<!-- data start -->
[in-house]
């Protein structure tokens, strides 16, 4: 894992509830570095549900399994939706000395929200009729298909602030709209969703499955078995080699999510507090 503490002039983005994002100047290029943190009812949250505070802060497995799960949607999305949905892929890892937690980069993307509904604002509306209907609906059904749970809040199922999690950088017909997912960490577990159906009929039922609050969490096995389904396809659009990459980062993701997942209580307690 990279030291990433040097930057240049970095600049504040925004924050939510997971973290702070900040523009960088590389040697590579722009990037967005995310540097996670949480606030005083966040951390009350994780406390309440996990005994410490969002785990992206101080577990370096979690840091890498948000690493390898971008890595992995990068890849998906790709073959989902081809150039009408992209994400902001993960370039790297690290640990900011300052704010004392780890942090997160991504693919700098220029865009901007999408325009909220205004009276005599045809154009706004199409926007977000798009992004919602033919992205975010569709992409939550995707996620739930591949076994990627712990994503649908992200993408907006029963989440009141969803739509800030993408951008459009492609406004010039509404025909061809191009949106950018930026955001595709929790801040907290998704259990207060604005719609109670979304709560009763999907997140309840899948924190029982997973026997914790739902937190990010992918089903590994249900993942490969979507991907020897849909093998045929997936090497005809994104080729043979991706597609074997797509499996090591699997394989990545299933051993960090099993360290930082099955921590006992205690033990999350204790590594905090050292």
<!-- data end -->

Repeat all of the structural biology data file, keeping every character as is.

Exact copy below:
[in-house]
């Protein structure tokens, strides 16, 4: 894992509830570095549900399994939706000395929200009729298909602030709209969703499955078995080699999510507090 503490002039983005994002100047290029943190009812949250505070802060497995799960949607999305949905892929890892937690980069993307509904604002509306209907609906059904749970809040199922999690950088017909997912960490577990159906009929039922609050969490096995389904396809659009990459980062993701997942209580307690 990279030291990433040097930057240049970095600049504040925004924050939510997971973290702070900040523009960088590389040697590579722009990037967005995310540097996670949480606030005083966040951390009350994780406390309440996990005994410490969002785990992206101080577990370096979690840091890498948000690493390898971008890595992995990068890849998906790709073959989902081809150039009408992209994400902001993960370039790297690290640990900011300052704010004392780890942090997160991504693919700098220029865009901007999408325009909220205004009276005599045809154009706004199409926007977000798009992004919602033919992205975010569709992409939550995707996620739930591949076994990627712990994503649908992200993408907006029963989440009141969803739509800030993408951008459009492609406004010039509404025909061809191009949106950018930026955001595709929790801040907290998704259990207060604005719609109670979304709560009763999907997140309840899948924190029982997973026997914790739902937190990010992918089903590994249900993942490969979507991907020897849909093998045929997936090497005809994104080729043979991706597609074997797509499996090591699997394989990545299933051993960090099993360290930082099955921590006992205690033990999350204790590594905090050292």